problem of tax revision that now con
fronts them. Mnny are of tho opinion
that radical changes In tho present
system will bo necessary if public
service corporations throughout the
Stato nro compelled to assume their
Jutt proportion of the burden.
A measure providing for tho establish
ment of a Stato Board of Forestry, tho
duty of which will bo to conserve the
forests and water supply of Uie State,
wns passed by the Houso this afternoon,
flfty-Uiree to twenty-seven. Tho bill
provides that the Stato shall annually
appropriate $13,000 for the benefit of
Uio board. Representative W. A. Price
of Covington introduced the bill.
Tho "Education BUI." House Dill 223,
was recommitted with leave to report
back at any time. Tlve measure pro
poses appropriating $97,000 for the
State University at Lexington; $33,000
for Uie Eastern Kentucky Normal School
at Rowling Green, and providing that
Uio additional sum of $00,000 be ap
propriated for Uie current fiscal year and
for each succeeding year for the benefit
of the State University and $33,000
more each year for tho Eastern Ken
tucky Normal School, and 123,000 more
each year for the Western Kentucky
A bill Introduced In Uie Senate, pro
viding for Uie consolidaUon of trust com
panies, was passed. Operating under
its provisions the proposed merger of
the Columbia and Fidelity Trust com
panies of Louisville may be effected.
Senator Hogg's measure, calling for
the establishment of a Game and' Fish
t Commission, was passed by a voto of
twenty-eight to two. The Kentucky
Fish and Game Association backed the
bill, which requires that resident hun
ters snail pay an annual gun tax of $1,
and foreign hunters a 115 tax. Pro
ceeds will bo used to defray Uio expense
of tho commission and for Uie establish
ment of fish hatcheries. Senators Bale
and Scott voted against the bill.
Senator Huffuker took the gavel when
the Senate resolved itself Into Com
mittee of tho Whole for the purpose of
considering proposed amendments to
the Civil Code, President McDermott
said that Kentucky is behind in lis
methods of legal procedure, and urged
(hat the State revise tho code to meet
Senator Bertram introduced a bill to
appropriate 15,000 for repairing Uie old
Senator Chapman proposed a measure
making counUes that take over county
roads liable for that road's debts.
Tho bill Introduced in the Senate, by
Senator Glenn, providing $10 monthly
pensions for Indigent Confederate sol
diers, or their widows, and which passed
the upper branch, was voted through th
House this morning. It was amended by
Representative Keller, striking out the
section providing that veterans who have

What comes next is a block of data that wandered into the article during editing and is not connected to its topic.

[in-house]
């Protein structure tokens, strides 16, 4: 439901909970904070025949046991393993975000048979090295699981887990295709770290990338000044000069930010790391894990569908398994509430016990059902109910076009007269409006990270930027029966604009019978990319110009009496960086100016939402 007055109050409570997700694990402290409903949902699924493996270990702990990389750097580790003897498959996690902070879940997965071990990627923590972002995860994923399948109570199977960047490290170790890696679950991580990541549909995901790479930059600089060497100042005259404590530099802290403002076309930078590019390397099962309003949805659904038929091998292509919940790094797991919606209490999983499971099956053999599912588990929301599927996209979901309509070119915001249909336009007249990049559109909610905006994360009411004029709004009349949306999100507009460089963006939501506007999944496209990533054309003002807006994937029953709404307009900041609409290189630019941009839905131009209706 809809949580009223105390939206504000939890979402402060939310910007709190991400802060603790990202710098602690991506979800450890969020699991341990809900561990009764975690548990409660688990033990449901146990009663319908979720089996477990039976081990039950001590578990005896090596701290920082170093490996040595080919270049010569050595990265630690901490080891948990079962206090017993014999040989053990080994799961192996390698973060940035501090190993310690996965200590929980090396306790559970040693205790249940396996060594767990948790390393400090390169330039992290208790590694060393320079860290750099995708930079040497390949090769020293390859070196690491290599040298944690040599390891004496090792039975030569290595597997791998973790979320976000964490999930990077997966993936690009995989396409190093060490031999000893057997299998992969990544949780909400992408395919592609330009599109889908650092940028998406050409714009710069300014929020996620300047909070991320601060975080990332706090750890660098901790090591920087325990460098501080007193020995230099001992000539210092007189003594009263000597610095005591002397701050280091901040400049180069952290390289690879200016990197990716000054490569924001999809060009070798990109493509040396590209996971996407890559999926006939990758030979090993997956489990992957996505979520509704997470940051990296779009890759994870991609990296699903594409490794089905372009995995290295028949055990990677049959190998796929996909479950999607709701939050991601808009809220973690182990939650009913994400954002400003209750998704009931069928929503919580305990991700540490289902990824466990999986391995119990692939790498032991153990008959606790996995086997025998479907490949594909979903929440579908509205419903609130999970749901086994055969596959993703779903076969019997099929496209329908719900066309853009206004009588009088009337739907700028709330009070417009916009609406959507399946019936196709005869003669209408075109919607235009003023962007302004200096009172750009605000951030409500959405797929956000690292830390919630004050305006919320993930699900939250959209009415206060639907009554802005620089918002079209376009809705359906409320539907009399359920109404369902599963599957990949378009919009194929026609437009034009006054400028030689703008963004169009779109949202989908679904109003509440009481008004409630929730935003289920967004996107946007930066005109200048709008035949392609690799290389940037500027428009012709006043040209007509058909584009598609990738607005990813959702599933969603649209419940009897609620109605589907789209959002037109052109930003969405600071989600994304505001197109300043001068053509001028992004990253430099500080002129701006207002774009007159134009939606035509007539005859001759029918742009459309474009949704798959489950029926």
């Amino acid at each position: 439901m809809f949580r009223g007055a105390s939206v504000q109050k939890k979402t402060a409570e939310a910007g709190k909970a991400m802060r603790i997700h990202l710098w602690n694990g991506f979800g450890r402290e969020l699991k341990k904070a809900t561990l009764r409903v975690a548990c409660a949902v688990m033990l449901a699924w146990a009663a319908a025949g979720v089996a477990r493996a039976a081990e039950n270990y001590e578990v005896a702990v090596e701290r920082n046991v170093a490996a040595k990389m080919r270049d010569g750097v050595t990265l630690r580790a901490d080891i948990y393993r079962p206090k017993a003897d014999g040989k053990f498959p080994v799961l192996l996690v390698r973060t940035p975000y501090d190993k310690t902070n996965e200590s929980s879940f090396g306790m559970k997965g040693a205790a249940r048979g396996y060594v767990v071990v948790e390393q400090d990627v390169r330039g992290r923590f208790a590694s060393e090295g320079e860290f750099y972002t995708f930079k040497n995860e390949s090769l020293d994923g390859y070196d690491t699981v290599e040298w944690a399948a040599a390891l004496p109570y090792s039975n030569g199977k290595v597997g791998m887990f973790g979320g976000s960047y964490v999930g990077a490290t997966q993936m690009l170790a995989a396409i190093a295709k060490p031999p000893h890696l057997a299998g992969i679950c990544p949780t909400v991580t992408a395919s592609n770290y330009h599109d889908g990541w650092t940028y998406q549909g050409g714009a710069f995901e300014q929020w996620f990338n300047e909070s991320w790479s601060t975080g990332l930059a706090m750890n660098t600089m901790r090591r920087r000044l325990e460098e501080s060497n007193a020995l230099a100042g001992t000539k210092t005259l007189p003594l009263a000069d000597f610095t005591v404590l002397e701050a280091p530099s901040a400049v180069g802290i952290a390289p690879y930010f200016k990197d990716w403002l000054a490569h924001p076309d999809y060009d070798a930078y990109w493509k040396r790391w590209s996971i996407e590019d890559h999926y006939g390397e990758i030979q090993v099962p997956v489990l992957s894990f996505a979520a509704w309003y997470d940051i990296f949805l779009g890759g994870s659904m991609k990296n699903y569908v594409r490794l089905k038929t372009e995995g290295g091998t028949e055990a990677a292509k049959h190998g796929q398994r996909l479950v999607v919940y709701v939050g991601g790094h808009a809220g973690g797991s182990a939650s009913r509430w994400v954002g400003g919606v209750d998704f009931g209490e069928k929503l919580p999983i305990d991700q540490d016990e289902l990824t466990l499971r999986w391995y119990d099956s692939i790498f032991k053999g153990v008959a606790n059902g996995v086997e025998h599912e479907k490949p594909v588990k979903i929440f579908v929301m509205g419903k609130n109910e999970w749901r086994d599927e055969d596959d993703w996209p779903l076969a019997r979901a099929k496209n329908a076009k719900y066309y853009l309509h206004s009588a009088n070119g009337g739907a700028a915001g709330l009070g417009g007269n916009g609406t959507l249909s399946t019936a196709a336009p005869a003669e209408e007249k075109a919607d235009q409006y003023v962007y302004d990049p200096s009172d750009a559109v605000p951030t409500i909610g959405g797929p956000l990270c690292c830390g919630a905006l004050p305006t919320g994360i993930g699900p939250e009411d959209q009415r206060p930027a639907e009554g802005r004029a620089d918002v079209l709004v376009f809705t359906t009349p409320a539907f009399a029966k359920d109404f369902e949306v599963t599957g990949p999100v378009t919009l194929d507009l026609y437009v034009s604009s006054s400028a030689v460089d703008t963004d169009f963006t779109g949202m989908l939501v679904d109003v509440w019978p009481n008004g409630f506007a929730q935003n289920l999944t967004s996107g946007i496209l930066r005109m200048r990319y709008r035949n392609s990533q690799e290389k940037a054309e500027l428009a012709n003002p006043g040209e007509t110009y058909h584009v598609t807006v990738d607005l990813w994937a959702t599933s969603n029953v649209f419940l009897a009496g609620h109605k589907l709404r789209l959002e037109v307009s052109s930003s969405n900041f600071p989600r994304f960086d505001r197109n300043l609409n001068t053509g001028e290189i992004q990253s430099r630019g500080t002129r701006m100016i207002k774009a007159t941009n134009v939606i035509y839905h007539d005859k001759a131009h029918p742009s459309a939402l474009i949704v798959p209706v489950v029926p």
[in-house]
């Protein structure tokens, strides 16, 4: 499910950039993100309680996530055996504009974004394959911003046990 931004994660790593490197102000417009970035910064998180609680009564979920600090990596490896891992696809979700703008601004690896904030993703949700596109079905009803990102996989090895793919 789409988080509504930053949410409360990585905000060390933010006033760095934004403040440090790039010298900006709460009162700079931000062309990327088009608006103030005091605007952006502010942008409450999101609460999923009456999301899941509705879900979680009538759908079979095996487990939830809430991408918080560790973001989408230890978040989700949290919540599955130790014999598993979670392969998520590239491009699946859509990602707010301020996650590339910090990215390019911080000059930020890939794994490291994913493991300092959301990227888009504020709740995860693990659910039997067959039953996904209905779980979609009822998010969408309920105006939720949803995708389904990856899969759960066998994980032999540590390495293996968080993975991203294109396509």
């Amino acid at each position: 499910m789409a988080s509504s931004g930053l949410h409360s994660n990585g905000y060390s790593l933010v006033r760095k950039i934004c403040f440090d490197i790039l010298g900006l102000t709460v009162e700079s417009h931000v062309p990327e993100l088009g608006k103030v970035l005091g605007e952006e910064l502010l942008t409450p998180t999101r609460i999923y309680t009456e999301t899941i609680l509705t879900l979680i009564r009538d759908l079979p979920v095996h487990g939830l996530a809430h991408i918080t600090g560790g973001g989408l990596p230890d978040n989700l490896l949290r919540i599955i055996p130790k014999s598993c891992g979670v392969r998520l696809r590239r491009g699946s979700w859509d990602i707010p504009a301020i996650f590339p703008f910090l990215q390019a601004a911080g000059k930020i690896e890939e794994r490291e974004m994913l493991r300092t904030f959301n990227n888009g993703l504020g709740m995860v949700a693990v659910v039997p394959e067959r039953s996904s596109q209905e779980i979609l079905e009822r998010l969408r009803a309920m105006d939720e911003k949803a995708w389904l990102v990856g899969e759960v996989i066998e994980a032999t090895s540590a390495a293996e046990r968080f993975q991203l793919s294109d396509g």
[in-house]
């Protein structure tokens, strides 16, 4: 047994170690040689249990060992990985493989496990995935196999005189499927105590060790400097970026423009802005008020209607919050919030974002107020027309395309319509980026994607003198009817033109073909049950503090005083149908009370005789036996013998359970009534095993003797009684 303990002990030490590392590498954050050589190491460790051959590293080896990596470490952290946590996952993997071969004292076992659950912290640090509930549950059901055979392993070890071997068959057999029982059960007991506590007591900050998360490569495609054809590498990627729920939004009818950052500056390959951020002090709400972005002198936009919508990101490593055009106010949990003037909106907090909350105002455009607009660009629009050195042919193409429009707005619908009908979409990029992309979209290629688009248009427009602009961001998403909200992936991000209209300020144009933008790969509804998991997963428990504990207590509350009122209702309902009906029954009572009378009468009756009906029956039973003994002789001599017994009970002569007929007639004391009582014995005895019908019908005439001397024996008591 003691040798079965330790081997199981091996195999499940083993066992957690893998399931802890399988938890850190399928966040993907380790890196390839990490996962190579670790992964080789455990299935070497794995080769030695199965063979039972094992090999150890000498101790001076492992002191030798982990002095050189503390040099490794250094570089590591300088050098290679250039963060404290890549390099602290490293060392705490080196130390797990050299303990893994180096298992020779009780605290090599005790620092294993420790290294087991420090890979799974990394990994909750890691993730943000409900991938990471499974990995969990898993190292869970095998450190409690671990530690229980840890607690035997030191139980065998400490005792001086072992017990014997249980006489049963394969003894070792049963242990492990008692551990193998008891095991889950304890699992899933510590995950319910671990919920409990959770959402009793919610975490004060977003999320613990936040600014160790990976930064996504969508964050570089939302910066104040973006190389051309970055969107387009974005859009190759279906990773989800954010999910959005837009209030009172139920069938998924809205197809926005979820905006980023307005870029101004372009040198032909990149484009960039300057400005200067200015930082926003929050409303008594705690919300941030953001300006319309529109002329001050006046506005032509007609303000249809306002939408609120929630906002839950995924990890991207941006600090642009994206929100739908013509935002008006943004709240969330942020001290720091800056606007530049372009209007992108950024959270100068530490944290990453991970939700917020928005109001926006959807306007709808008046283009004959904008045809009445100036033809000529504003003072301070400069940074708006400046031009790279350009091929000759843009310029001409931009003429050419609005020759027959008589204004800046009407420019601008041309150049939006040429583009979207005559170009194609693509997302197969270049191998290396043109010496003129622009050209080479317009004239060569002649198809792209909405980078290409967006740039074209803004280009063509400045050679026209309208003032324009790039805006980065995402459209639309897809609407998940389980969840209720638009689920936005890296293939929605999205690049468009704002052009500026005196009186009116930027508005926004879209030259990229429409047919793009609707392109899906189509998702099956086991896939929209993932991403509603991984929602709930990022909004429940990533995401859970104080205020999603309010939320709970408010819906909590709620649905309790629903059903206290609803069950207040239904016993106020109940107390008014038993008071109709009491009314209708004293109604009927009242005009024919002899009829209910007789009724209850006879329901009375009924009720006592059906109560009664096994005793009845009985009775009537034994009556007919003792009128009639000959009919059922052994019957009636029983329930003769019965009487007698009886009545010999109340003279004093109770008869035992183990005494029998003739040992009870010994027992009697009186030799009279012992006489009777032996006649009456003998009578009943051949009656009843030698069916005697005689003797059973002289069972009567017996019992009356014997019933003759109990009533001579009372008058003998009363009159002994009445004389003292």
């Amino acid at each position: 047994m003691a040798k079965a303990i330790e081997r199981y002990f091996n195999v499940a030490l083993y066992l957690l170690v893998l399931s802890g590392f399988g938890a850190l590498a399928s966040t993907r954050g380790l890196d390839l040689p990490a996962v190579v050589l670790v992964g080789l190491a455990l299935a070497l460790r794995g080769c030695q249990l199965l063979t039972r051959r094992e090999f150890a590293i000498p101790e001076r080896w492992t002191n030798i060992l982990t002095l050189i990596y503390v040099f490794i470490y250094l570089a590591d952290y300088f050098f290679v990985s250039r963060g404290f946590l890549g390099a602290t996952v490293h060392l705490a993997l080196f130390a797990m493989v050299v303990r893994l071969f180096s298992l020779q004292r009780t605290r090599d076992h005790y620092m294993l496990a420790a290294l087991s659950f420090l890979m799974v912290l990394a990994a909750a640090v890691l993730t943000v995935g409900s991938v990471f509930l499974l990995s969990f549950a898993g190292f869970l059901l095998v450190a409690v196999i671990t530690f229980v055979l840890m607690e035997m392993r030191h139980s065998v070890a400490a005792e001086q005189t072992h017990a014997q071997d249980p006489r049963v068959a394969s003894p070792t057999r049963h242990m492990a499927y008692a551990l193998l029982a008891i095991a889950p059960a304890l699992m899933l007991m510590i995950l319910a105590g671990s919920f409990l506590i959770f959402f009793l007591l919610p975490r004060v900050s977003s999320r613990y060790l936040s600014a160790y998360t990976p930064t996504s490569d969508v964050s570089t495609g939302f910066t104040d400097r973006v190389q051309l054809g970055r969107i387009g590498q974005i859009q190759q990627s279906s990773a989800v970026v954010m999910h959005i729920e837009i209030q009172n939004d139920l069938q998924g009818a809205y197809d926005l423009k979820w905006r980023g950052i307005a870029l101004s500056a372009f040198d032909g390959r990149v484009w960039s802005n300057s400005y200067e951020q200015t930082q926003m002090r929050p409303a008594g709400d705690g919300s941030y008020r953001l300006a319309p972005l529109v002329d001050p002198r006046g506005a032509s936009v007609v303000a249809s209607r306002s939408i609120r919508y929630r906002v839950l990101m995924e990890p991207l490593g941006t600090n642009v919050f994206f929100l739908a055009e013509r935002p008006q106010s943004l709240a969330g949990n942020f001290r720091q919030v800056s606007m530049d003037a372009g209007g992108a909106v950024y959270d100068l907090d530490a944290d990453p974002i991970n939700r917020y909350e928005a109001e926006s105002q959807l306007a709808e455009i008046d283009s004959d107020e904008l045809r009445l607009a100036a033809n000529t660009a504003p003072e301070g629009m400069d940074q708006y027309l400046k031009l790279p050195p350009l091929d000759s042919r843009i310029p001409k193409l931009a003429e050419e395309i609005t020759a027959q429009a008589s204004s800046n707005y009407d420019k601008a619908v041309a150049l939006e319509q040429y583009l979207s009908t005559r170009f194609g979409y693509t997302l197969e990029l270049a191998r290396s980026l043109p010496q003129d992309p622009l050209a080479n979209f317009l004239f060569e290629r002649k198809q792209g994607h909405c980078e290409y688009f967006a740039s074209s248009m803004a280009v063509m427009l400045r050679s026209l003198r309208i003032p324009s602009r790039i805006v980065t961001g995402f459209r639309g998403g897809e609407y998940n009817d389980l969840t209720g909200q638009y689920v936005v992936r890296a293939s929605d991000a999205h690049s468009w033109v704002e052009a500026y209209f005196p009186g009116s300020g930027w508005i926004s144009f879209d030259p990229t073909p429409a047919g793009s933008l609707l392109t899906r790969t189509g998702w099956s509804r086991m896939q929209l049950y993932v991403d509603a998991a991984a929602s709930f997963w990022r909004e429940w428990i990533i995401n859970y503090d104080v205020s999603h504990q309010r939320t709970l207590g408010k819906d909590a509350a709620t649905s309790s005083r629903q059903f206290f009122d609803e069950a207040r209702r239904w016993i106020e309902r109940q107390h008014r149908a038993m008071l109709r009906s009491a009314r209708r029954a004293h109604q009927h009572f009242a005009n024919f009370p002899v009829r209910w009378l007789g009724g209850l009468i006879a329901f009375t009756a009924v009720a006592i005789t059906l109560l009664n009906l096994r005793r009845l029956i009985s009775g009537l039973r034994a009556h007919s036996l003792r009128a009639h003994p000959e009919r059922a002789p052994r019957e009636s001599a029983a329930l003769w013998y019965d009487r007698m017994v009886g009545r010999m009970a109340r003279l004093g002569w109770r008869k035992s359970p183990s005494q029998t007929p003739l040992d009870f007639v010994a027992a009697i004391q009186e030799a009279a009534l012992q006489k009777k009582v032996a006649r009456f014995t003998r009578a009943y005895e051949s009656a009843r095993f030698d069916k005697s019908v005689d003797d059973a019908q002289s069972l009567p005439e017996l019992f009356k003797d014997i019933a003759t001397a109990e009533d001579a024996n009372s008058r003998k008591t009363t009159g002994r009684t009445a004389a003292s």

reached the age of 66 sliall be considered
disabled and elglble to draw pensions.
He further amended Uie bill so that It
carried an emergency clauso Republi
cans voted against It almost solidly.
Tho "Teachers' Pension Bill," Intro
duced by Representative Knight In tlio
Homo nnd by Senator Ncwcomb In the
Senate was passed by .tho lower lipase.
The bill provides Uint teachers in cities
of tho first class may crcato nnnultles
for tho benefit of tlio ages, disabled
dlteased or retired teachers, such ann'i
Itlcs to bo contributed to by teachers
: Changing Convention Hall.
Chicago, February 21. Consideration
of tho architect's plans for rearranging
tlie Coliseum for the Republican NaUonal
Convention to bo held hero next June,
occupied a major part of the time of the
sub-commlttce on arrangements of tho
Republican NaUonal Comtultteo in Its
meeting hero today. All tho members
of", the commlttco aro optimistic regard
ing the handling of Uie great crowd that
will attend. "Wo nro making every
effort to urrango the Hall conveniently."
Chairman Harry S. New said. "I r.m
sure tho accommodations will bo better
atrthls convention than they ever have
been. Wo have profited by tho cxpe'rl
enco of two conventions In tho Coliseum
nnd there will bo no room for crltlclHTi
of tlio accommodations.''
To Swim English Channel.
Boston, Mass., Fob. 21. Miss Rase
Pltonoff, the 10-year-old girl swimmer,
has signed contracts to mako nn nttemp
to swim tho English Channel early this
summer. Miss ritonoff, who claims t
be the chnmpjon woman swimmer of tho
world, will sail In June.
WILL CLOSE BIG -'
COAL DEAL SOON
5,000 Acres Near Providence' Will
Go to Eastern Capital-
:V . ts.
rrovlden'ce, "Ky.t Feb. 2S. One of the
largest coal land manipulations in
Kentucky during the last flvo years
will be cousumated In a few days
when the opUons on 5,000 acres of coil
mining rights will be closed and $300,
000 will be paid tho various individual